In the first half of the Hitkansut, “The Responsibility to Remember,” participants take it upon themselves “to remember even if we were not there. We did not go through it, we did not experience it,” even “if we do not feel any sense of belonging.” The destruction forced upon the Jews becomes the choice of all the participants to share a common destiny. The elegy opens with the memory of vibrant life before the calamity. Then at the section “For All These Things I Weep,” we evoke the murder and destruction, and participants light candles for the dead. We then face evil, past and present, and the many modes of human resistance to evil by Jews and by Righteous Among the Nations alike. We conclude the first half by evoking the bravery of the survivors and the uprooted in rising from loss.

The second half of the Hitkansut, “Remembering Responsibly,” begins with a section called, “Remember that You Were a Slave,” and looks toward the present and the future. Breaking into pairs, participants raise the challenges that Shoah remembrance poses here and now for the individual and society, for the State of Israel and for the family of nations. Emerging from the ritual of memory, they take upon themselves the responsibility to turn the memory of the Shoah into an obligation to act. At the conclusion of the Hitkansut, like at the conclusion of the Jewish mourning rite of shiva, participants share the transition from lamentation to rising up.

Since 2017, under the auspices of the Shalom Hartman Institute, and its Ritual Department led by Rani Jaeger, Hitkansut groups have reached ever-expanding circles within Israeli society. At the time of this writing, the Hitkansut for Yom HaShoah—in which thousands of participants in Israel, North America, and around the world take part—is transforming the memory of the Shoah in the past into an obligation to the present and a hope for the future.

By integrating “the responsibility to remember” with “remembering responsibly,” we can join the struggle—in the here and now—against present-day incarnations of fascism and evil. In moments of personal or public distress, remembering the Shoah can offer a compass that guides and empowers us instead toward human dignity.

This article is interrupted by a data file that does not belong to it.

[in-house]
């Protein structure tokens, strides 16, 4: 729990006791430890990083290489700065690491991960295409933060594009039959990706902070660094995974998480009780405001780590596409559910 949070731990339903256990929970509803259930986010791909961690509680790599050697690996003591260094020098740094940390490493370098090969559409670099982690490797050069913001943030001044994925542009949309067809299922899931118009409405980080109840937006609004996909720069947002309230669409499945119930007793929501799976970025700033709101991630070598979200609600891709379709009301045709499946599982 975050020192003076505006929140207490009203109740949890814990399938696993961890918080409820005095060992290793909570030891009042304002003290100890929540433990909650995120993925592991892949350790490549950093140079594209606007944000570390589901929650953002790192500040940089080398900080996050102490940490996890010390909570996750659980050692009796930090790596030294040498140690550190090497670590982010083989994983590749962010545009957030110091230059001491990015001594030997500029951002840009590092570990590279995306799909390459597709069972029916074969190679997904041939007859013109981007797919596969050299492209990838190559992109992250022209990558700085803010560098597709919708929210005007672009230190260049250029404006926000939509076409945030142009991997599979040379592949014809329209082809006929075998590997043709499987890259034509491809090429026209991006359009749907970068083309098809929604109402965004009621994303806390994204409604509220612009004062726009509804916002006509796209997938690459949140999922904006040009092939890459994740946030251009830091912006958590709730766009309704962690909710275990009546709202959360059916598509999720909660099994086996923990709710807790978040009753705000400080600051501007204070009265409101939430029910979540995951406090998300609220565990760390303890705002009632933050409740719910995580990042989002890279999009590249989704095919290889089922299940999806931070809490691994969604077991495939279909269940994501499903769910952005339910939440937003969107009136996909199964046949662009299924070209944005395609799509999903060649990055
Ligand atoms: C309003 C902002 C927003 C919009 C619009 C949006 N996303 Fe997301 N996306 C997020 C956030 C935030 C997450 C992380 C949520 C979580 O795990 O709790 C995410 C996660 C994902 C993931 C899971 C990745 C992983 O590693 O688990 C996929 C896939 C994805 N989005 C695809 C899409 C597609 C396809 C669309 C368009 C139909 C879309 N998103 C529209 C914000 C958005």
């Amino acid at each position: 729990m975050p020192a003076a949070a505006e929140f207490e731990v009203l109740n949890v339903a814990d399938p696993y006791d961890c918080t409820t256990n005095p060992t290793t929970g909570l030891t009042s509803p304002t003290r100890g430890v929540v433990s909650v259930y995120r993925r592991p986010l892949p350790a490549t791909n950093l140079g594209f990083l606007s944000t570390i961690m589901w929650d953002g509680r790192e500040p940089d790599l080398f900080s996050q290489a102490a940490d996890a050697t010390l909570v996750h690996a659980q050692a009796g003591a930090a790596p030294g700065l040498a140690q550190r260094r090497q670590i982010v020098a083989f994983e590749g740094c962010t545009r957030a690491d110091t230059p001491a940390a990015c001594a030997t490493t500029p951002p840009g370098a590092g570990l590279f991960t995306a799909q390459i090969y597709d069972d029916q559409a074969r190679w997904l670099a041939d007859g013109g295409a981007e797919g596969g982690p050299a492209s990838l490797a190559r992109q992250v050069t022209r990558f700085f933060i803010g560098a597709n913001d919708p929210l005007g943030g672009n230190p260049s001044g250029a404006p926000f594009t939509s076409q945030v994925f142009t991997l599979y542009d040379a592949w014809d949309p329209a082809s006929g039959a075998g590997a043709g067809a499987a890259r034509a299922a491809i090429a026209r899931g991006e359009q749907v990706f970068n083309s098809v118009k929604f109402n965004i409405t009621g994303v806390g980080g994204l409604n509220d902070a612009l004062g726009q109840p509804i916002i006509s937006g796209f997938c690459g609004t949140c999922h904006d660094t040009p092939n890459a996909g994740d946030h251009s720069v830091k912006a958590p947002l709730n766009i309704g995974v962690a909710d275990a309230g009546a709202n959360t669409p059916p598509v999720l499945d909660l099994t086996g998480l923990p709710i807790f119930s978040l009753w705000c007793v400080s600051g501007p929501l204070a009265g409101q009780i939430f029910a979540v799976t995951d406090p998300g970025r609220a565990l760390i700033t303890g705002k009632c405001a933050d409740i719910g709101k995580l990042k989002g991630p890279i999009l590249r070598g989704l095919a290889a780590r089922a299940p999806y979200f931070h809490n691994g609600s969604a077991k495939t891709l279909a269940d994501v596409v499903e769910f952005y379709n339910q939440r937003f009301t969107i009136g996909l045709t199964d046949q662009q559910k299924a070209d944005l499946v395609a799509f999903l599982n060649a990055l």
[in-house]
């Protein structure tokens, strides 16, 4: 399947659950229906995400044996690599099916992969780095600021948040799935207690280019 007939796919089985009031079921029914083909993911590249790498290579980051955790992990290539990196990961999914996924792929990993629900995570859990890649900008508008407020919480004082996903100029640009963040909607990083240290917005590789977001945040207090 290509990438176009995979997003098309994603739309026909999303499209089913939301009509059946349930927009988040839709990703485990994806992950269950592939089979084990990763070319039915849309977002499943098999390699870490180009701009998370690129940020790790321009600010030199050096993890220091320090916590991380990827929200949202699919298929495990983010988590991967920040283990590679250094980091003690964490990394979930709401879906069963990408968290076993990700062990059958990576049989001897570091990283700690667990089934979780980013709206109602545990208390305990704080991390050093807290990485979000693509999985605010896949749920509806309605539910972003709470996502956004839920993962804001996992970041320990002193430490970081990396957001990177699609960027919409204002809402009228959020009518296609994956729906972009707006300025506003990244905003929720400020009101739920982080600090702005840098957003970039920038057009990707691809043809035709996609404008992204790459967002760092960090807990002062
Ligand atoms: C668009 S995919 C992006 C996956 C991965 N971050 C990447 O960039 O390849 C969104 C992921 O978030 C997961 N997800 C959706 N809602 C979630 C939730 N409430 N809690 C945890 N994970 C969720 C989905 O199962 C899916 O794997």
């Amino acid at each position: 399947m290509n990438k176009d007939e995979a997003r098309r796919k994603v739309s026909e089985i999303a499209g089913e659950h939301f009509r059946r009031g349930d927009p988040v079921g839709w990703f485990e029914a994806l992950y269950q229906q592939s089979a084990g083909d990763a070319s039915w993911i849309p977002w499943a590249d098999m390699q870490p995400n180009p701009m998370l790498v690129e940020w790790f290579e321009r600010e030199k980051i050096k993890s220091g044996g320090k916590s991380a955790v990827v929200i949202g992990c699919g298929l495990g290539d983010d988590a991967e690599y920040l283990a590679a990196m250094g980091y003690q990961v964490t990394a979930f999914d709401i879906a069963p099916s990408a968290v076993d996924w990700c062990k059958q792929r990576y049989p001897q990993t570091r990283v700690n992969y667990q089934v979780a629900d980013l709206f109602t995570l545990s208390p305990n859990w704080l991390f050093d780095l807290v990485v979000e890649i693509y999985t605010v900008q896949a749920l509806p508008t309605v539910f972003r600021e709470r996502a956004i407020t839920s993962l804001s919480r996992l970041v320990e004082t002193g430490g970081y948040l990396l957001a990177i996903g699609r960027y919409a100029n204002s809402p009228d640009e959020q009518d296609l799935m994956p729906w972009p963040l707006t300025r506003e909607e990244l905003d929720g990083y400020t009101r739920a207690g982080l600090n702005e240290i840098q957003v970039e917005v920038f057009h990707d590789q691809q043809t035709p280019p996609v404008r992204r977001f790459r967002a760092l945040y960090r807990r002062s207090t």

[1] From Appelfeld’s talk with the members of the research group, Transmitted Memory and Fiction, led by Govrin at the Van Leer Jerusalem Institute, April 20, 2012; printed in But There Was Love: Shaping the Memory of the Shoah, eds. M. Govrin, D. Feribach-Hefetz, E. BenZaken, Carmel, 2021, pp. 25-26.

[2] For a fuller account, see Michal Govrin, “Martyrs or Survivors? Thoughts on the Mythical Dimension of the Story War,” Partisan Review, 2003/2.

[3] Cited in Shaul Esh, Studies in the Holocaust and Contemporary Jewry, Center for Contemporary Jewry, Yad Vashem/ Leo Baeck Institute (Jerusalem, 1973) [Hebrew]. I am grateful to Ron Margolin for the reference.

[4] See, for example, the repeated remarks of Polish President Andrzej Duda in 2018 about the Polish victims and Jewish “wrongdoers.”

[5] Saul Friedländer, “Some Reflections on Transmitting the Memory of the Shoah,” Van Leer Jerusalem Institute, October 10, 2013.

[6] Lior Chen, Preparatory Study for the Memory-Shaping Team, The Van Leer Jerusalem Institute, 2014.

[7] In contrast to Shoah remembrance sites in extermination camps, the remembrance of the Exodus from Egyptian slavery to freedom does not take place in the Egyptian cities of Pithom and Ramses.

[8] See the numerous contributions including by Saul Friedländer, Aharon Appelfeld, and Otto Dov Kulka  in  But There Was Love: Shaping the Memory of the Shoah, Carmel, 2021 (Hebrew).

[9] This group included Rabba Tamar Elad-Appelbaum, the founder of Tzion; Rani Jaeger, founder of Beit Tefilah Israeli and one of the creators of the “Havdalah” ritual; comparative religion scholar Ron Margolin; historian Mali Eisenberg; Yiddish artist Mendy Cahana; Rabbi Aharon Stern; the anthropologist Lior Chen; and group facilitator Miriam Ben David. We also received input and advice from Israeli poet Shva Salhoov, curator Yehudit Kol-Inbar, multidisciplinary artist Etty BenZaken, and composer Eitan Steinberg.

[10] See: Govrin, M: Jewish Ritual as a Genre of Sacred Theater, Conservatice Judaism, Vol.36(3) Spring 1983